Don’t be misled by the Left’s major losses . . . and different commentary

Security desk: Bolton’s Case for Hunting Witches

Hearkening again to the Red Scare of the 1950s is often meant as “a cautionary gadget,” observes Bloomberg’s Eli Lake, however National Security Adviser John Bolton is citing it to explain the “have to be vigilant” towards Russian infiltration, which he likens to the sort of international affect the Soviet Union as soon as tried. Yet President Trump, Lake notes satirically, “usually sounds just like the reds the FBI hunted” again then: He calls Robert Mueller’s probe a “witch hunt” and “expresses his want to achieve an lodging with Moscow.” Moreover, “there’s additionally the hazard that demagogues can exploit a nationwide obsession with international affect to hurt harmless folks and finally discredit the reason for countering Moscow’s predations. That’s what occurred throughout the Red Scare.”

Media critic: Columnist’s Double Standard on Old Tweets

New York Times columnist Bret Stephens “effusively praised ABC when it fired Roseanne Barr for a single tweet,” notes The Federalist’s Sean Davis. But he says new colleague Sarah Jeong “deserves a complete lot of grace and a second likelihood,” regardless of her “mountain of racist tweets.” Stephens declared that Barr’s racist tweet about Valerie Jarrett “wasn’t the odd needle within the haystack. It was the final straw” and “a slur.” Yet Jeong was employed after a number of years’ value of “blatant racism and misandry.” So since Stephens argues that “the totality of 1’s work over years” ought to resolve whether or not that particular person deserves a public platform, he should favor her speedy firing, proper? Wrong, says Davis: He merely “created a model new commonplace for his new co-worker,” counseling “warning and circumspection” — and denouncing the identical “social-media furies” he’d joined when it got here to Barr.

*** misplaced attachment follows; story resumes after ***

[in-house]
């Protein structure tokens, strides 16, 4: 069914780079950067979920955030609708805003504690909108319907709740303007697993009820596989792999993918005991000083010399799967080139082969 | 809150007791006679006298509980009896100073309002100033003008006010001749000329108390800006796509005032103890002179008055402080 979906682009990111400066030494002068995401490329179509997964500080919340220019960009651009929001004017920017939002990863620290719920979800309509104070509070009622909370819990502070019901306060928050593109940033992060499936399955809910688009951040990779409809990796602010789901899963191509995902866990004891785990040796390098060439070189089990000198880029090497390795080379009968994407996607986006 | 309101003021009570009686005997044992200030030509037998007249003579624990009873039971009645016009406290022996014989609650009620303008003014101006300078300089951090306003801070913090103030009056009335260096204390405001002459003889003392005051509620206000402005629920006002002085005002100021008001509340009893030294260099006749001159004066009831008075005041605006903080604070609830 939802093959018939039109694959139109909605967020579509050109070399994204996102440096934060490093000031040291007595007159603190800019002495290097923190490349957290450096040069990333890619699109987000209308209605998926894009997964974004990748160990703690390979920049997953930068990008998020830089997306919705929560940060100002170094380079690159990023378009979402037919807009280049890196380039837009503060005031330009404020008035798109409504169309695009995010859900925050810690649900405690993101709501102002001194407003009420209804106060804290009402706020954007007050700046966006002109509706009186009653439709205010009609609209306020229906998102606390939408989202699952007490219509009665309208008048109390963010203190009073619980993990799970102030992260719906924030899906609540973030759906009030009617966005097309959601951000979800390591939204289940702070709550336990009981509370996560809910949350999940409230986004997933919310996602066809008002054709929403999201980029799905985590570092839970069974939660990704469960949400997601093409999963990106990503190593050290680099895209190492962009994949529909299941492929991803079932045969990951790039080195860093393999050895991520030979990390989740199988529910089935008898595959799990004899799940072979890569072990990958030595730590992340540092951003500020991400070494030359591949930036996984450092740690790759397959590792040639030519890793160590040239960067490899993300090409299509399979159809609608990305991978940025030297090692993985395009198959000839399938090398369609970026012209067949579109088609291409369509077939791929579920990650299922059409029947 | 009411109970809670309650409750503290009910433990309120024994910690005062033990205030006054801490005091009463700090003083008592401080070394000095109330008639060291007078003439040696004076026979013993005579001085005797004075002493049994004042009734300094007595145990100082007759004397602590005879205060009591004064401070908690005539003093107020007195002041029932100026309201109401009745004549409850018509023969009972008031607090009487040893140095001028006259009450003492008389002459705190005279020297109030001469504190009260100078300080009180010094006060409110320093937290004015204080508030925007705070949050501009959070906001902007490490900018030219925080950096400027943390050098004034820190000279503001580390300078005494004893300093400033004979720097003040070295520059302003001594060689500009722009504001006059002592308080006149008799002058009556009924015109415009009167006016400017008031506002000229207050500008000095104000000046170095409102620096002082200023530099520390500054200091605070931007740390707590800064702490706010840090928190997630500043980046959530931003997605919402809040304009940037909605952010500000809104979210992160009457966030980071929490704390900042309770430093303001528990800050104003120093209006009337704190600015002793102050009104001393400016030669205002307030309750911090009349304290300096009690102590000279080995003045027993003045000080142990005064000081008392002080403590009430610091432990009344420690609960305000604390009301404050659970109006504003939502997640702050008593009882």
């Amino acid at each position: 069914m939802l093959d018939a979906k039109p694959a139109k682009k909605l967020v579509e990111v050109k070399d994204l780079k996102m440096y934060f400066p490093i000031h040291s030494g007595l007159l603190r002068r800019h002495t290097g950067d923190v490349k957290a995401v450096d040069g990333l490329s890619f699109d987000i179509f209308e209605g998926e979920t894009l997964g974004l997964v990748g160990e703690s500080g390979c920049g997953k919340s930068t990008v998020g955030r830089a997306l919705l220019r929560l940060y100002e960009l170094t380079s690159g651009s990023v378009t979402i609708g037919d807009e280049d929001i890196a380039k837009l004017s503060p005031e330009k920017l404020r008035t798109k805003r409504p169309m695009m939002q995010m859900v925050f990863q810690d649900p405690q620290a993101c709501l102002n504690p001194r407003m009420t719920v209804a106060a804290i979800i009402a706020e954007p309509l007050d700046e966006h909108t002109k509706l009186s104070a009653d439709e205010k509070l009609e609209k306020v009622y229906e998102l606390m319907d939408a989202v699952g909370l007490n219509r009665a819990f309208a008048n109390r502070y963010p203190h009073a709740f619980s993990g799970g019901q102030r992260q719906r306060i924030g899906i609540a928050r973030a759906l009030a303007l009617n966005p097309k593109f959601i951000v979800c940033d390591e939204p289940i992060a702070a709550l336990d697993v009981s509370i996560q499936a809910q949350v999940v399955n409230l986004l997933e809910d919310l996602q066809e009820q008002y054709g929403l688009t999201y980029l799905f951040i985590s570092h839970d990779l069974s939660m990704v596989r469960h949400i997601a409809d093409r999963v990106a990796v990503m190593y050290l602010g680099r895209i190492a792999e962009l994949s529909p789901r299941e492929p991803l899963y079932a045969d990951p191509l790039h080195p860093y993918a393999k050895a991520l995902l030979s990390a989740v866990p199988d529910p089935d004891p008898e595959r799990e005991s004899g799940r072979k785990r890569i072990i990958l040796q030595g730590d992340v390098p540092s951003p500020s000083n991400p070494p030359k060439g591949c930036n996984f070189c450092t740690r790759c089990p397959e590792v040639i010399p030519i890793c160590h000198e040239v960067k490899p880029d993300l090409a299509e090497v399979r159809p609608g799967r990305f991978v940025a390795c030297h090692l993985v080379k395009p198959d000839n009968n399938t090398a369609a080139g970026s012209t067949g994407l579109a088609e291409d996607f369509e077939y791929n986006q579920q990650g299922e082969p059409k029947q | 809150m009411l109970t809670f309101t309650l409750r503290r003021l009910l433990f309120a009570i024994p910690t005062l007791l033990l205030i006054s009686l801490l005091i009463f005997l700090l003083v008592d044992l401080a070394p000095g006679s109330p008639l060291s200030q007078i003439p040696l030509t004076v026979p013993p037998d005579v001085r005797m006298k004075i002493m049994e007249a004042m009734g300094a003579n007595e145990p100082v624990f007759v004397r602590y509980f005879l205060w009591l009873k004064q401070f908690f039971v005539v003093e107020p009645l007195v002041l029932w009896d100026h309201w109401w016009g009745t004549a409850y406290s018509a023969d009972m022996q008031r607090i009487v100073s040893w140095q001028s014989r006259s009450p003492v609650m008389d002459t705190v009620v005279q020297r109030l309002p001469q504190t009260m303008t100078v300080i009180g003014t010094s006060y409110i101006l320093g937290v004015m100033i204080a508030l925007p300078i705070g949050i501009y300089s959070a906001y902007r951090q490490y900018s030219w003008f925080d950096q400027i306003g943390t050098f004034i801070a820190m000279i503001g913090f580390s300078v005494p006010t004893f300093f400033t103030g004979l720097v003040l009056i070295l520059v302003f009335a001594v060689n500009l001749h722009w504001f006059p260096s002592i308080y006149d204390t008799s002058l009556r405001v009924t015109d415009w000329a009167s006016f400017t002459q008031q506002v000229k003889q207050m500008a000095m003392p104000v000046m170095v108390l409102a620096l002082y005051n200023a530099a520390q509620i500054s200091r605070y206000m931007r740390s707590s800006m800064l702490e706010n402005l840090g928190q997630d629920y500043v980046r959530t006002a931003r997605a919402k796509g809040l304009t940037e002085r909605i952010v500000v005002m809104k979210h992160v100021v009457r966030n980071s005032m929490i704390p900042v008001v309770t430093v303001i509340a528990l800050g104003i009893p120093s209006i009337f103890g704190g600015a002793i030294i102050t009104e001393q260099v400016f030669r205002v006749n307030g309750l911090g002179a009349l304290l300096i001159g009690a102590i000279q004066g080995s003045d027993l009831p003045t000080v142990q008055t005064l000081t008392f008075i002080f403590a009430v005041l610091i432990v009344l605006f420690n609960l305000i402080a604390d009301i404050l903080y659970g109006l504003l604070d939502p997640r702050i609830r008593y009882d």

Foreign desk: Pompeo Succeeds Where Tillerson Failed

The Washington Post’s David Ignatius experiences that morale on the State Department below Secretary Mike Pompeo “has improved from the rock-bottom stage it reached along with his predecessor, Rex Tillerson.” Pompeo has made quiet diplomacy “an working precept,” performing most frequently as “a secret presidential envoy.” And, in contrast to Tillerson, “he’s in a position to communicate authoritatively (principally in non-public) for the president.” Moreover, he’s championed “profession officers who have been initially skeptical of him.” And he’s used his political clout to maneuver forward with appointments to key positions left unfilled by Tillerson. Maybe as a result of he shares Trump’s “big-guy” persona, “Pompeo has been the uncommon subordinate who stays near the president, however not so shut he will get burned.”

Liberal take: Don’t Be Misled By Left’s Primary Losses

The defeat Tuesday of a number of Democratic major candidates backed by Bernie Sanders and Alexandria Ocasio-Cortez prompted some pundits to right away proclaim socialism useless and buried. But The Week’s Ryan Cooper declares these postmortems “past untimely” and “clearly wishful pondering.” In reality, he provides, “that is solely the start”: The left “stays well-positioned to proceed step by step chipping away at centrist Democrats, in addition to turning centrists to the left.” Because “virtually all of the coverage debates occurring within the Democratic Party are over leftist concepts.” And many institution Dems are busy “repositioning themselves” — endorsing, for instance, Sanders’ Medicare-for-All invoice. He notes that pundits equally declared the tip of conservatism after Barry Goldwater’s 1964 defeat. Sixteen years later, conservative hero Ronald Reagan was elected president.

From the precise: Why the Media Silence Over Di-Fi’s Spy?

Politico and the San Francisco Examiner have led the way in which in reporting that Sen. Dianne Feinstein (D-Calif.) — who’s lengthy lobbied for China’s pursuits — was compromised for over a decade by a staffer with connections to Beijing’s spying. But that has Becket Adams on the Washington Examiner asking “why this story hasn’t gotten wall-to-wall protection.” At the time the staffer’s ties have been uncovered 5 years in the past, Feinstein chaired the Senate Intelligence Committee. No costs have been filed (although he was compelled to retire), as a result of the FBI concluded he by no means divulged “something of substance” to Chinese officers to whom he reported. Yet you’d assume that “with the media’s intense concern about international affect in US politics,” the Feinstein story “would get a bit extra traction in newsrooms.” But “some infiltration is extra severe than others, apparently.”

— Compiled by Eric Fettmann

Original article

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